Making Sense of Corruption Perceptions: Who to Ask (and About What?) - Evidence from Iceland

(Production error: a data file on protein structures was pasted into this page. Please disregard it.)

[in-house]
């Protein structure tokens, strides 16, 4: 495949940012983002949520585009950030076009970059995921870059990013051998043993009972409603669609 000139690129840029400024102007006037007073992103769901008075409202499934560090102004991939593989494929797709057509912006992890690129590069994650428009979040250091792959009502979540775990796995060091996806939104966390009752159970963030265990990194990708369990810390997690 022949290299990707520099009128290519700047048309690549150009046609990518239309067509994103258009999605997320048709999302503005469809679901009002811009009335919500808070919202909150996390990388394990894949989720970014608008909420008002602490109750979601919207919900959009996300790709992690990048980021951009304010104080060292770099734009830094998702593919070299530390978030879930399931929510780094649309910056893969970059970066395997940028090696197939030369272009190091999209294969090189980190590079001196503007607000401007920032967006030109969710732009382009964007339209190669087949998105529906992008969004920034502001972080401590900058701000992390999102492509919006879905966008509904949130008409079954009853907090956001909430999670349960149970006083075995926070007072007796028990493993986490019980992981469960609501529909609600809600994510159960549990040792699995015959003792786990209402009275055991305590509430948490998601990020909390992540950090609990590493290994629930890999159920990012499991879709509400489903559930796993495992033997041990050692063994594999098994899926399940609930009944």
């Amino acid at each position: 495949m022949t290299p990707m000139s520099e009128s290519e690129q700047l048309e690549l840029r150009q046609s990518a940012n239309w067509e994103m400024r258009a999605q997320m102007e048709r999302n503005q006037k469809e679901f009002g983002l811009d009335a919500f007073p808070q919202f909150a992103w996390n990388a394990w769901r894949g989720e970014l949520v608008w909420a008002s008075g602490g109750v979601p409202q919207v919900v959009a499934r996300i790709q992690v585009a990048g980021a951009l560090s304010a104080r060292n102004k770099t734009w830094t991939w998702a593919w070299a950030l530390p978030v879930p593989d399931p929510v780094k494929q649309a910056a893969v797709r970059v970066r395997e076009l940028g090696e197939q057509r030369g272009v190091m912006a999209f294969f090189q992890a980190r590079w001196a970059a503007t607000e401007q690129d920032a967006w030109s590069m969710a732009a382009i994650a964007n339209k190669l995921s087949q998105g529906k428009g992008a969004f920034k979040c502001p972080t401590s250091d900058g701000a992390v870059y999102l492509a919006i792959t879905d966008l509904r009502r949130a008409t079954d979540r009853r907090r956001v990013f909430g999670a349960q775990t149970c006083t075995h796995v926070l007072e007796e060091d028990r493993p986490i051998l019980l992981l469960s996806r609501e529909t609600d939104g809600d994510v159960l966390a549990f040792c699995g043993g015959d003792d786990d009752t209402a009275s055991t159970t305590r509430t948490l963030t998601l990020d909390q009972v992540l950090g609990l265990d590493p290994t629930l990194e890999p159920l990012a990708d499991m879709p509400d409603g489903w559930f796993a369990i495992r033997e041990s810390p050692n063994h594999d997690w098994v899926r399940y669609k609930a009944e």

The extent of corruption in Iceland is highly contested. International corruption measures indicate a relatively small amount of corruption, while domestic public opinion suggest a serious corruption problem. Thus, uncertainty prevails about the actual extent of corruption and whose perceptions to rely on. This problem is relevant for corruption research in general. Perceptions are increasingly used as proxies for the actual levels of corruption in comparative research. But we still do not know enough about the accuracy of these proxies or the criteria they must meet in order to give dependable results. In fact, radical differences exist concerning evaluations of perceptions between those who believe in unbiased learning and those believing perceptual bias to be widespread. The purpose of this article is, therefore, to attempt to gauge which factors may influence how perceptions of corruption are shaped and why differences in corruption perceptions between different groups may be so pronounced. We present findings from original survey data from three parallel surveys – among the ‘public’, experts, and ‘municipal practitioners’ – conducted in Iceland in 2014. Expectations based on the perceptual bias approach are tested, indicating that perceptions may be affected by (1) information factors, (2) direct experience of corruption and (3) emotive and/or ideological factors. The validity of perception measures should be considered with this in mind. Domestic experts are likely to be well informed and avoid perceptual bias to a greater extent than other groups. Our examination of the Icelandic case suggests that the Corruption Perception Index (CPI) tends to underestimate corruption problems in ‘mature welfare states’, such as Iceland, whilst the general public tends to overestimate it.
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